Sheila Jackson is one of the House’s more liberal Democrats who routinely seeks the spotlight, making her a relatively well-known House member beyond the borders of her Texas district. Critics tend to label her as abrasive, particularly for her tendency to avoid compromise, but she routinely has been reelected by wide margins at the polls.
Initially elected in 1994, she has shown increasing loyalty to the House Democratic Party over the years. A member of the Congressional Black Caucus (CBC), she did initially break with the party leadership on the $700 billion Troubled Asset Relief Program to rescue the ailing financial services sector in late 2008. She was one of 34 Democrats who voted against the initial version of the bill, but she did support a second version.
She also voted against a tax-cut extension package that Congress cleared in December 2010. The package included extensions of the 2001 and 2003 George W. Bush-era tax cuts, as well as an extension of unemployment benefits, as negotiated between the Barack Obama administration and Republicans preparing to take over the House in 2011. She said on the House floor that any deal to preserve tax cuts for the wealthy ought to include help for people who have exhausted 99 weeks of benefits and still haven’t found work.
After passage of the measure in December 2010, she wrote to Obama asking him to veto future extensions of tax cuts for the wealthy and to allow the estate tax rates to expire in 2012. She was a strong supporter of most of the rest of the Democratic agenda of the 111th Congress (2009–2010), saying on the House floor: “This has been the most astute and conscientious Congress in the history of our Nation.” She commended passage of the health care overhaul law and financial regulatory reform in 2010, and repeal of the military’s “Don’t Ask, Don’t Tell” policy for homosexuals.
That same year she stated her outrage at the Senate for not passing the DREAM Act that aimed to provide a pathway to citizenship for youth already brought into the country by their parents. “This is an issue of importance to all—regardless of political affiliation.”
Jackson-Lee is a member of the Committee on Homeland Security and, during the 111th Congress, the top Democrat on the Subcommittee on Transportation Security and Infrastructure Protection.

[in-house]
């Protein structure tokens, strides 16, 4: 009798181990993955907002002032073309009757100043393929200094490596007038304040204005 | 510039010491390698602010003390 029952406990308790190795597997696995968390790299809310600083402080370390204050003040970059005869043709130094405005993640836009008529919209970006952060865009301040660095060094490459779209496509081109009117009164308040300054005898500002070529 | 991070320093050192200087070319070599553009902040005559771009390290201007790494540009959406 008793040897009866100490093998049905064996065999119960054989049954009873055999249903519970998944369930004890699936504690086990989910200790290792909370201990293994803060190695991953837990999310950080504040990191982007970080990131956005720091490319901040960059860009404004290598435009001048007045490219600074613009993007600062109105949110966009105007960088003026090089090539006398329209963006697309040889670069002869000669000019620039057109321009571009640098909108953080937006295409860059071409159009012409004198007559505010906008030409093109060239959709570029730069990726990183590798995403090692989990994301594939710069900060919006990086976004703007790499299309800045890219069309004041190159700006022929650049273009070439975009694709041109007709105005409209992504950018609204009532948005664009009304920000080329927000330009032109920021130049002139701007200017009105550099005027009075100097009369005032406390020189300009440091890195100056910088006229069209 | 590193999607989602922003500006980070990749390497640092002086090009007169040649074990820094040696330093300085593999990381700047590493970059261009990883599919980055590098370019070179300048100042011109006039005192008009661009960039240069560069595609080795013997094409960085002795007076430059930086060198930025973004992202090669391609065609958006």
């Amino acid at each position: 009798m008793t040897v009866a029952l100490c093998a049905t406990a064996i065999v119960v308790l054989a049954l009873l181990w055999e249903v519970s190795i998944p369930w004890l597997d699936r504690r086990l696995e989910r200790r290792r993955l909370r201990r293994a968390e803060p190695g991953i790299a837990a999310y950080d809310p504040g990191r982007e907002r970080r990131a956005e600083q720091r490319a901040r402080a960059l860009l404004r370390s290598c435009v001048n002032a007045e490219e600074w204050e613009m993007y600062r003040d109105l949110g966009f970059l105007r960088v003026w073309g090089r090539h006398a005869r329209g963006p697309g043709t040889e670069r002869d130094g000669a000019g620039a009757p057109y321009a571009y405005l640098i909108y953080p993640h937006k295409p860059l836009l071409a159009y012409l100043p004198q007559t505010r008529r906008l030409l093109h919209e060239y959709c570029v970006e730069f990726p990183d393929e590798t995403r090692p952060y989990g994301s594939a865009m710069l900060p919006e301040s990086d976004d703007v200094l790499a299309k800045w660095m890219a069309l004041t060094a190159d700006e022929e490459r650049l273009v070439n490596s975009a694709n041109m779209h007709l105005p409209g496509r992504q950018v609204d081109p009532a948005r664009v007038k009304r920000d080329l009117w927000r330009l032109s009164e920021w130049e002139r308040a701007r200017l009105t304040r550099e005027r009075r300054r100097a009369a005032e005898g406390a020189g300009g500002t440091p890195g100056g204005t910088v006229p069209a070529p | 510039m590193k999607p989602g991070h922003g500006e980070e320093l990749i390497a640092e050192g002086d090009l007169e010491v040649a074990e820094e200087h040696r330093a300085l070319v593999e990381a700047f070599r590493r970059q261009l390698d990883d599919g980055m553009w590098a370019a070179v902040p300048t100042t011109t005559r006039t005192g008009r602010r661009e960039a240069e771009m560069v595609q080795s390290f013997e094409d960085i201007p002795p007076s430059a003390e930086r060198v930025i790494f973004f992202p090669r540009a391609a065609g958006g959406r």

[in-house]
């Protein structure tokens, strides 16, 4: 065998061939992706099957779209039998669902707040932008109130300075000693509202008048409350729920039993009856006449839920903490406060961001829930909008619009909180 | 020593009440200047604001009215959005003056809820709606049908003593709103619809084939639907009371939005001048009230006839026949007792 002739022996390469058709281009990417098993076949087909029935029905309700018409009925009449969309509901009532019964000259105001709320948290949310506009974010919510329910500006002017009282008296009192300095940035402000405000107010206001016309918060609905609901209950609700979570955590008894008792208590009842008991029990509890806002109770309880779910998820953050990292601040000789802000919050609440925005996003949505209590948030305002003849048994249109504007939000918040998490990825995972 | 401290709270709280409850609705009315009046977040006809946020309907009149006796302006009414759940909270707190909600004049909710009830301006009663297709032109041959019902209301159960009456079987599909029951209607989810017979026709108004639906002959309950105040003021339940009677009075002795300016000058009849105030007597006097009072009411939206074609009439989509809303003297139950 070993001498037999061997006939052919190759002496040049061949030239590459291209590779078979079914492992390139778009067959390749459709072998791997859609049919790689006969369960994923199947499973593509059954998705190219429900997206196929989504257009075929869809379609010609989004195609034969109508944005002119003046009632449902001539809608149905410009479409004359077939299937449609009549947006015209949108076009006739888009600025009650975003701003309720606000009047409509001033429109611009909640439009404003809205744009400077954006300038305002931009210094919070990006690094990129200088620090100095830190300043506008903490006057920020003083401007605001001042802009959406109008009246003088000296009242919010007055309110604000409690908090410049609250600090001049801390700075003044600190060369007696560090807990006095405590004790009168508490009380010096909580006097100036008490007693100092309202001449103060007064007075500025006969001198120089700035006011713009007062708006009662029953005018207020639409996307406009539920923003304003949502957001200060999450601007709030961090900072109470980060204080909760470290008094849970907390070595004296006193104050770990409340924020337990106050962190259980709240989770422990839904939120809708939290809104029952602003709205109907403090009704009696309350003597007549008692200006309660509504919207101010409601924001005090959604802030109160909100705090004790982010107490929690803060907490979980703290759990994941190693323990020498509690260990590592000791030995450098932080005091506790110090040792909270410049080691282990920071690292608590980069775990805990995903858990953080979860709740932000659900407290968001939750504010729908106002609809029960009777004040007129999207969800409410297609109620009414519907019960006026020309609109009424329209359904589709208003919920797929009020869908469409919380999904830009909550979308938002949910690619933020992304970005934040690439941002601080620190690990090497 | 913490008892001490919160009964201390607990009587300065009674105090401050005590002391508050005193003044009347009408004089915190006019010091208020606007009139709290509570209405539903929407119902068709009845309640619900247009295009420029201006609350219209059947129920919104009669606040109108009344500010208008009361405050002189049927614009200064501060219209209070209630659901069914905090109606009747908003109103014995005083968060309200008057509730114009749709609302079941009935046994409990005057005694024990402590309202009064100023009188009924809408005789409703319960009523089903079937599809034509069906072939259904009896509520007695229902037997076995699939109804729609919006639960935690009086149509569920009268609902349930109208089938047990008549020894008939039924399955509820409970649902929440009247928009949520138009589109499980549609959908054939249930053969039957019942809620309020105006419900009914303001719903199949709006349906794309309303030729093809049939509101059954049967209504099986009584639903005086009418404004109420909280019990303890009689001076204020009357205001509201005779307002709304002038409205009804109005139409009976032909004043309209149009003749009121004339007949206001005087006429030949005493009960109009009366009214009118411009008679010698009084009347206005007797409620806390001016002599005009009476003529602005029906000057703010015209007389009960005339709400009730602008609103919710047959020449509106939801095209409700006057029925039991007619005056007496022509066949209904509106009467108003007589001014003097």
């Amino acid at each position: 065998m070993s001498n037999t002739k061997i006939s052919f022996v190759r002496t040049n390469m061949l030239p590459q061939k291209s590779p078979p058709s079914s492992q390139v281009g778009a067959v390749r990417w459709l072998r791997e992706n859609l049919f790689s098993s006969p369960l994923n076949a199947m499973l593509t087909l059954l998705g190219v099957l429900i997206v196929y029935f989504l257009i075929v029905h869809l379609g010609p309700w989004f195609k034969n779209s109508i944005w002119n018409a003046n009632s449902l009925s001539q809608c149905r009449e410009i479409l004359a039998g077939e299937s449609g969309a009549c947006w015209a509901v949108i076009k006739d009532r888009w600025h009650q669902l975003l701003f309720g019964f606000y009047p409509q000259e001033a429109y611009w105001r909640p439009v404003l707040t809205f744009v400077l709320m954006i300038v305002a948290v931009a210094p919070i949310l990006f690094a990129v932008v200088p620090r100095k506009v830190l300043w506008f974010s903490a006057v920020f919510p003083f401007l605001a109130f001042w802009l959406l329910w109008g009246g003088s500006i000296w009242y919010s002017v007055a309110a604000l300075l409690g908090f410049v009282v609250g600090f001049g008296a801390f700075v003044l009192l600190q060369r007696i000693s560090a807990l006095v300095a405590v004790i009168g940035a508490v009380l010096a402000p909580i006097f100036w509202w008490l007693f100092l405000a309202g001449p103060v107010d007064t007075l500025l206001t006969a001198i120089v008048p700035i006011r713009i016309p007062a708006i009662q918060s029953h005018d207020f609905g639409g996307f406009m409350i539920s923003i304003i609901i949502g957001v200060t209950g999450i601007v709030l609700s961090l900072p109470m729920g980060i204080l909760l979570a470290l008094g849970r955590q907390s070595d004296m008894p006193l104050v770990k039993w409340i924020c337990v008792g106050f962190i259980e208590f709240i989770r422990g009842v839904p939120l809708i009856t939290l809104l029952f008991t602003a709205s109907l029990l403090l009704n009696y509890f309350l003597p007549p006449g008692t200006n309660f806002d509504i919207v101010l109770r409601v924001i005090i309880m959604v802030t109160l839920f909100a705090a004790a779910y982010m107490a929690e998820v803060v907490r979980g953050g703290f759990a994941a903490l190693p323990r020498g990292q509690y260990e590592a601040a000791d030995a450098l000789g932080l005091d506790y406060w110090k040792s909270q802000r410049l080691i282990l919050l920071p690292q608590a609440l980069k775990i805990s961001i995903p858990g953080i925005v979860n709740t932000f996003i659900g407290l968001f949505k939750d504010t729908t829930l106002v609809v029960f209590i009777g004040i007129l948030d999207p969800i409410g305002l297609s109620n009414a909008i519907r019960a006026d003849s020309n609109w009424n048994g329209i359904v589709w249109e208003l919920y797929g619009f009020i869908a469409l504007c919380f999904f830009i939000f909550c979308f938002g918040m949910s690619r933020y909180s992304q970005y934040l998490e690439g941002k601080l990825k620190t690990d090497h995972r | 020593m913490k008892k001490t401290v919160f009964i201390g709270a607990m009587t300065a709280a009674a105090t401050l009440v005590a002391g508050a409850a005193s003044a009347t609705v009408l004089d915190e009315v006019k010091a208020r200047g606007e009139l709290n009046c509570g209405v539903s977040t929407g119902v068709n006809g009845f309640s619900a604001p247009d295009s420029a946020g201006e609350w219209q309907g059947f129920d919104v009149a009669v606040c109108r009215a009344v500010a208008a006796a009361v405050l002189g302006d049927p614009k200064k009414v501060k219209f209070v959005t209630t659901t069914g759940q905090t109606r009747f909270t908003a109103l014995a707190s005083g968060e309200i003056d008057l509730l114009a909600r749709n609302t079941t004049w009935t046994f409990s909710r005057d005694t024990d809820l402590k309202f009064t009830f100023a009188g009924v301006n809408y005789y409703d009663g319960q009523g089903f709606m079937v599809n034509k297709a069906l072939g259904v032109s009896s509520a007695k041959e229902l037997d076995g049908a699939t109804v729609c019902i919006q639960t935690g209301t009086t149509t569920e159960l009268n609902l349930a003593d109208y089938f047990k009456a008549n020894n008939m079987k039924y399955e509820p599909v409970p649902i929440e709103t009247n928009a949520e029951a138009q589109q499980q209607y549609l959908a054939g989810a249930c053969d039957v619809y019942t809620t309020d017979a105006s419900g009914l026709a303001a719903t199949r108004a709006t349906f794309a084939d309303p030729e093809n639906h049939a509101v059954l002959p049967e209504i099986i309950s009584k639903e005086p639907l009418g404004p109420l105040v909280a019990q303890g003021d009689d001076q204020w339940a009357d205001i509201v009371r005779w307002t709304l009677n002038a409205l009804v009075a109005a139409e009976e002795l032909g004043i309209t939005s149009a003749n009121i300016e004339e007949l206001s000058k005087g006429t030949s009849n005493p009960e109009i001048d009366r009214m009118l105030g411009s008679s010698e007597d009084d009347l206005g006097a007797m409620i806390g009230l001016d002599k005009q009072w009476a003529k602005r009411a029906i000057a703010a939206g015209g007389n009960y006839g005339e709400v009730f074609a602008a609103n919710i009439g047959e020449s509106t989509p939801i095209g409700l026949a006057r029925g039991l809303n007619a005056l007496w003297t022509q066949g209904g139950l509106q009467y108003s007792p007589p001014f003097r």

She has advocated legislation to grant Transportation Security Administration employees the same personnel and collective bargaining rights granted to other government employees. She saw enacted in 2007 her bill aimed at improving security for rail and mass transit. She also seeks to beef up chemical plant security.
From her seat on the Committee on Judiciary, she seeks to change laws that impose stiffer sentences for crack cocaine offenses than for offenses involving powder cocaine.
Jackson-Lee applauded the enactment in 2010 of a bill approving the settlements in class-action suits brought by black and Native American farmers against the federal government. She had long worked with the CBC on the measure.
Jackson has been a strong advocate of the federal space program and initially opposed Obama’s proposed full privatization of the Constellation manned space program. She worked with conservative Republican Pete Olson on pushing support for a compromise in the NASA reauthorization measure in 2010, providing funding to help the commercial spacecraft industry eventually take over missions and allow NASA to focus on new deep space programs. She said the compromise would help small contractors in the Houston area who serve as subcontractors for major aerospace firms, such as Boeing Co., Lockheed Martin, and the United Space Alliance.
Health professionals have donated heavily to Jackson-Lee’s reelection campaigns, as have industrial and transportation unions. The top individual donor to her reelection fund during her House career has been the American Association for Justice.
Written by Christina L. Lyons, copyright 2011 CQ Press, an Imprint of SAGE Publications, Inc.